Let’s talk about using an automobile in your studio. Now, many of you are already making deliveries, you’re going to the bank, you’re buying supplies. Almost everyone has to drive sooner or later for their studio. So you get mileage for driving your vehicle and each year that rate is set by the IRS.
For 2021 that’s 56 cents per mile, so you need to keep up with a mileage log to track where you went, what the business purpose was for that driving, and how many miles it was, along with the date of course. You’ll submit that and that will be part of your expenses for your studio. Now I’m often asked, “What if my studio bought the car?” “Can I deduct the whole vehicle?” “Can I just run it all through the business?”
Well, first off, in order for the studio to purchase the car, it will probably be more expensive. You would have to have financing through the business, which would be commercial financing. You’ll also be required to have commercial insurance and licensing and property taxes can differ by state, but you’ll probably pay a higher rate if it’s a business vehicle rather than a personal vehicle.
So let’s go through a little example, let’s say that you purchase a vehicle and you use it 75% for business. That’s based on the total mileage you put on the vehicle versus the business miles. Also note, commuting miles from your home to your studio do not count unless you have a home office, which is the primary place where you do the administrative work for your studio. You don’t qualify to deduct your commuting miles.
Back to our example, 75% business use. What does this mean? So let’s say that we buy a car for $30,000. If we have 75% business use, that means we can deduct 75% of the vehicle through the business. There are luxury car limitations. And when I say luxury, that means any passenger vehicle, basically, that’s less than 6,000 pounds GVWR that vehicle will be depreciated over several years.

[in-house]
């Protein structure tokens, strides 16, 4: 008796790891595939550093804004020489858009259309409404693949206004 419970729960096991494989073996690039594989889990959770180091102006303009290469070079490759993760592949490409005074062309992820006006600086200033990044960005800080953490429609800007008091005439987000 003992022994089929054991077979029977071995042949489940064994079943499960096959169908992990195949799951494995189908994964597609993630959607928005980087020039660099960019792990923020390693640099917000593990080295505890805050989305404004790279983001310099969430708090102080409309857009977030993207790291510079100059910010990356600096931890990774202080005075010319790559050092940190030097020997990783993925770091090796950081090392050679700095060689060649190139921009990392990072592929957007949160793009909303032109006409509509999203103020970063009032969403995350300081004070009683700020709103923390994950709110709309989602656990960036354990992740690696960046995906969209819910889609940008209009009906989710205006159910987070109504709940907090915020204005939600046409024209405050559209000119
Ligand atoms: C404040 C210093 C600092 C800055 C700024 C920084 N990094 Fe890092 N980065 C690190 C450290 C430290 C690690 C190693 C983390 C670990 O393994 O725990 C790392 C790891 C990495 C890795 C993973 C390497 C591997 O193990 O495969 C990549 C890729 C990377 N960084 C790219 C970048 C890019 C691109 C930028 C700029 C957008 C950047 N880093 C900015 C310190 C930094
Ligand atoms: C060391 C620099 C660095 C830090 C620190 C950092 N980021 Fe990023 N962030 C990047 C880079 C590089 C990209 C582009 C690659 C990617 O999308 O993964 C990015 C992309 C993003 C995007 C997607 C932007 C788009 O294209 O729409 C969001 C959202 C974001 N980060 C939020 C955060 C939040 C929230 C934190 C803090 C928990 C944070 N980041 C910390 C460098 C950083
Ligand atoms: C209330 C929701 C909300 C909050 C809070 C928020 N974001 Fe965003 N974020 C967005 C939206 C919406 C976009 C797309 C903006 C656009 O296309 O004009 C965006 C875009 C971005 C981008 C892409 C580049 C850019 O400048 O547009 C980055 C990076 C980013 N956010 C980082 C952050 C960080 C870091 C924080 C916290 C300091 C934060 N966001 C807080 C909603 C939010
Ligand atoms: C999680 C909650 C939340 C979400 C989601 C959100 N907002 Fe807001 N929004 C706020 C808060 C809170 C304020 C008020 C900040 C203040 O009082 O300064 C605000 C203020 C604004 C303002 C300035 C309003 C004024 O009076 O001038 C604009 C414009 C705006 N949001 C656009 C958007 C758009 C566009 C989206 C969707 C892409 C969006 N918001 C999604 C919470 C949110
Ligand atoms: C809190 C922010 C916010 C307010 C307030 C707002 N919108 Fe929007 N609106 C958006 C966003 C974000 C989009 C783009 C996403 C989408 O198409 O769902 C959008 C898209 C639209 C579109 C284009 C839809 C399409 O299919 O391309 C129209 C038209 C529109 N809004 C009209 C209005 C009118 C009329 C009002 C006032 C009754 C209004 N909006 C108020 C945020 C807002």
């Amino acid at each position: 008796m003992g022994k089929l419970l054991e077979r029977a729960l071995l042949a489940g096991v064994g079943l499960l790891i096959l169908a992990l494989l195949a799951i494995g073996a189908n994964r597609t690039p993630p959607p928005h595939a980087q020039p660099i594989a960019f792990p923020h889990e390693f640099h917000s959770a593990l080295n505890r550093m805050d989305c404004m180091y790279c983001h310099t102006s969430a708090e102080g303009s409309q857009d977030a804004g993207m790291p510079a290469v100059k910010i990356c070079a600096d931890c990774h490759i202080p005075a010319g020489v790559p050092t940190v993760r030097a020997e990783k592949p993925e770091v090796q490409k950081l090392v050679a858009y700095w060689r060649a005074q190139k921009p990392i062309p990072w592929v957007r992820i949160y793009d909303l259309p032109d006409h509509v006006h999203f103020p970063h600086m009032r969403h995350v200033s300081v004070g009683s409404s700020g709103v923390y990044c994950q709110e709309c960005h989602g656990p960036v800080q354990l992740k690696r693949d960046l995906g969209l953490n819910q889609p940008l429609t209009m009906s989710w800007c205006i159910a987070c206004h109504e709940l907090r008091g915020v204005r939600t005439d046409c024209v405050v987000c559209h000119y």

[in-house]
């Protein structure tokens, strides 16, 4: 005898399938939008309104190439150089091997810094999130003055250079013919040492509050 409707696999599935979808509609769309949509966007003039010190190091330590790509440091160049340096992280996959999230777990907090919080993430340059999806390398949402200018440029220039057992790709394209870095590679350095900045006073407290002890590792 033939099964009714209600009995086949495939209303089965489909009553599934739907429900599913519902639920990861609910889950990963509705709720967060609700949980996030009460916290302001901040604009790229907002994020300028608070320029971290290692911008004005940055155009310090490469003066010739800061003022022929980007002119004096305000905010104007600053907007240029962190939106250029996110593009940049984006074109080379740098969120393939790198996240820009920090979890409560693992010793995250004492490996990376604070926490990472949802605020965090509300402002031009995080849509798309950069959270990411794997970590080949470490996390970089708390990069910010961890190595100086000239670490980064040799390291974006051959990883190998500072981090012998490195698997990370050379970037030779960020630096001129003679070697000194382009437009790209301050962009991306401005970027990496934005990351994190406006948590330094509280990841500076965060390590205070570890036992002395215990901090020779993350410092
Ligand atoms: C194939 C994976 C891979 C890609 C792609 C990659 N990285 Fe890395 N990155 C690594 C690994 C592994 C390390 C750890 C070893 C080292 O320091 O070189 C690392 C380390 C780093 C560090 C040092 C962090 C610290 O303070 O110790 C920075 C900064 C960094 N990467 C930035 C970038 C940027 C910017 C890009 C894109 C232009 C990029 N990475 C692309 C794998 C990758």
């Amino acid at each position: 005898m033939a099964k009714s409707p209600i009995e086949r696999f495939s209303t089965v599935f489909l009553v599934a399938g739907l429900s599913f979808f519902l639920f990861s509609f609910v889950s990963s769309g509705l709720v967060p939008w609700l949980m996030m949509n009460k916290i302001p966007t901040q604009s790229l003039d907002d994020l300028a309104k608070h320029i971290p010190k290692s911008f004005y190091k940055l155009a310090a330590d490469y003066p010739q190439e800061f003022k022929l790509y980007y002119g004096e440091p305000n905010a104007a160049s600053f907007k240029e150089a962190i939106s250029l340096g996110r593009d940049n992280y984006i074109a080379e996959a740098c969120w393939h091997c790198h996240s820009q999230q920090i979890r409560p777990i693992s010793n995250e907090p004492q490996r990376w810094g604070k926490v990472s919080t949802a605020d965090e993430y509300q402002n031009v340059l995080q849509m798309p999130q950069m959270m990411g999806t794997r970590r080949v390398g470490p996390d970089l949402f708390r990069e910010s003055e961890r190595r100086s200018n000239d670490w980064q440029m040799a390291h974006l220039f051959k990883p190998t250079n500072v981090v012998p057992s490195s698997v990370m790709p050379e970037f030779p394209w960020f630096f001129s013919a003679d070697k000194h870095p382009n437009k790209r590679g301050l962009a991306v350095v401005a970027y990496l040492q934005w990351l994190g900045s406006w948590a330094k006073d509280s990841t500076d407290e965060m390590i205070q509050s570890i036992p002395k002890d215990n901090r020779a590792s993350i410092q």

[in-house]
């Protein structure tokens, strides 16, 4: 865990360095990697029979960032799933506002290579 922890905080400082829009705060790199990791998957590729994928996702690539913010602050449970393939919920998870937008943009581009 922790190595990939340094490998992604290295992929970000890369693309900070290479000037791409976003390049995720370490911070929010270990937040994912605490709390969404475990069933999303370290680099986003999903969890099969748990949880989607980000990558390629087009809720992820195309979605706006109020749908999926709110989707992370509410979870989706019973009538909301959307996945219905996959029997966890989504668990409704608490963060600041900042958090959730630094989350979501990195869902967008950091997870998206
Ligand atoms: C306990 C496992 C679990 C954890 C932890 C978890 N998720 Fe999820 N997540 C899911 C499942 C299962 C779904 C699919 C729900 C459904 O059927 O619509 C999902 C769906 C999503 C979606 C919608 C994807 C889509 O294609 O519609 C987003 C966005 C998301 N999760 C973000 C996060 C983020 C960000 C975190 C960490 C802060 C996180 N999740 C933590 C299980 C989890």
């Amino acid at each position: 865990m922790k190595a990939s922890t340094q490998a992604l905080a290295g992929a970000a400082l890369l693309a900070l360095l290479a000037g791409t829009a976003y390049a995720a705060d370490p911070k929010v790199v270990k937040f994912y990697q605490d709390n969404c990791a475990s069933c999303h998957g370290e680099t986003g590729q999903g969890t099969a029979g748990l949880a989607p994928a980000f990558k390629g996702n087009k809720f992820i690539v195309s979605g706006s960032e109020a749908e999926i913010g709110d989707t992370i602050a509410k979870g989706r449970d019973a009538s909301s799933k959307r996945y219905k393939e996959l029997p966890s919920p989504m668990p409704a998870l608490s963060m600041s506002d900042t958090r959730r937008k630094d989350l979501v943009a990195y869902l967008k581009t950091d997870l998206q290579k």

For most luxury vehicles that are in the normal range and not over the top. You’re going to probably take about six to seven to eight years to fully depreciate that using the limits that are placed today. You’ll also take 75% of every other expenditure for the vehicle including gasoline, insurance, anything that goes along with your vehicle, expenses would also attach that 75% number.
So at the end of the day, what you’ve got to look at is would I be better off using the mileage rate or the actual rate. For most people who are driving a normal, kind of vehicle you’re probably better off and have far less hassle using the mileage rate. If you’re driving a very expensive vehicle or a very old vehicle that you have a lot of repairs on, then you may be able to use the actual income out to the goods.
Also, please note you can’t switch the rate, once you purchase a vehicle you have to use the same calculation method each year, going forward. If you buy that vehicle as an actual, and you depreciate it. You have to recapture that when you sell it, I’ll narrow it down for you unless you’re driving a very expensive vehicle or have some sort of a classic vehicle with a lot of repairs that are very expensive to maintain. You’re probably better off using the standard mileage rate, we’ll have far less headaches in the end.
If you were purchasing an SUV, a four wheel drive, that’s over 6,000 pounds GVWR, there may be some special circumstances if you’ll be using this over 50% for business use. Not going to dive into those today, but let me know if that happens to be your case and we can talk further. I’m Donna Bordeaux with PYOPAccounting.com. Please subscribe to our page to stay tuned to the latest and greatest news that we post as well as our Facebook page.
Donna Bordeaux, CPA with PYOPAccounting.com
Creativity and CPAs don’t generally go together. Most people think of CPAs as nerdy accountants who can’t talk with people. Well, it’s time to break that stereotype. Lively, friendly, and knowledgeable can be a part of your relationship with your CPA as demonstrated by Donna and Chad Bordeaux. They have over 50 years of combined experience as entrepreneurial CPAs. They’ve owned businesses and helped business owners exceed their wildest dreams. They have been able to help businesses earn many times more profit than the average business in the same industry and are passionate about helping industries that help families build great memories.